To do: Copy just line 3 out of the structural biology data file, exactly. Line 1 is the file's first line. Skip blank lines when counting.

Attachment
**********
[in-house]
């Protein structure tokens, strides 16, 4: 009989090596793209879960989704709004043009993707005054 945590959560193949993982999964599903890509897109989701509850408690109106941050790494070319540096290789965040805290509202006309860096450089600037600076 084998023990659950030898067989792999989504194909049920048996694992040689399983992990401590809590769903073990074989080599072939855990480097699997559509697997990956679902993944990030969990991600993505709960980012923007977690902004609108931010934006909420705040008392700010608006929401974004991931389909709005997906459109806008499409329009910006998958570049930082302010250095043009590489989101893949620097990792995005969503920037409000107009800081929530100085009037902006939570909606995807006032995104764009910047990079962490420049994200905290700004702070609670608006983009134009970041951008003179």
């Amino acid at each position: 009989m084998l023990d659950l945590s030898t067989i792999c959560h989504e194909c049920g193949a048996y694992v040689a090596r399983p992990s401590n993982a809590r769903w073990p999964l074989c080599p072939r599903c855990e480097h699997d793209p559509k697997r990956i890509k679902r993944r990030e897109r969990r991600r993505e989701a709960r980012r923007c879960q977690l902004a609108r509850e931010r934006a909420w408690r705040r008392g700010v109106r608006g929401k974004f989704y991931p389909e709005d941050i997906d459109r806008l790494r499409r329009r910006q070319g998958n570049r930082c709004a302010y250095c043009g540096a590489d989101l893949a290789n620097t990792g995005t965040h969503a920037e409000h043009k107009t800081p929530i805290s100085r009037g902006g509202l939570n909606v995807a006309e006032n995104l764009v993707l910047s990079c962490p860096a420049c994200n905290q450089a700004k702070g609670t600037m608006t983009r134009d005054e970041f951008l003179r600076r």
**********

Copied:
């Amino acid at each position: 009989m084998l023990d659950l945590s030898t067989i792999c959560h989504e194909c049920g193949a048996y694992v040689a090596r399983p992990s401590n993982a809590r769903w073990p999964l074989c080599p072939r599903c855990e480097h699997d793209p559509k697997r990956i890509k679902r993944r990030e897109r969990r991600r993505e989701a709960r980012r923007c879960q977690l902004a609108r509850e931010r934006a909420w408690r705040r008392g700010v109106r608006g929401k974004f989704y991931p389909e709005d941050i997906d459109r806008l790494r499409r329009r910006q070319g998958n570049r930082c709004a302010y250095c043009g540096a590489d989101l893949a290789n620097t990792g995005t965040h969503a920037e409000h043009k107009t800081p929530i805290s100085r009037g902006g509202l939570n909606v995807a006309e006032n995104l764009v993707l910047s990079c962490p860096a420049c994200n905290q450089a700004k702070g609670t600037m608006t983009r134009d005054e970041f951008l003179r600076r």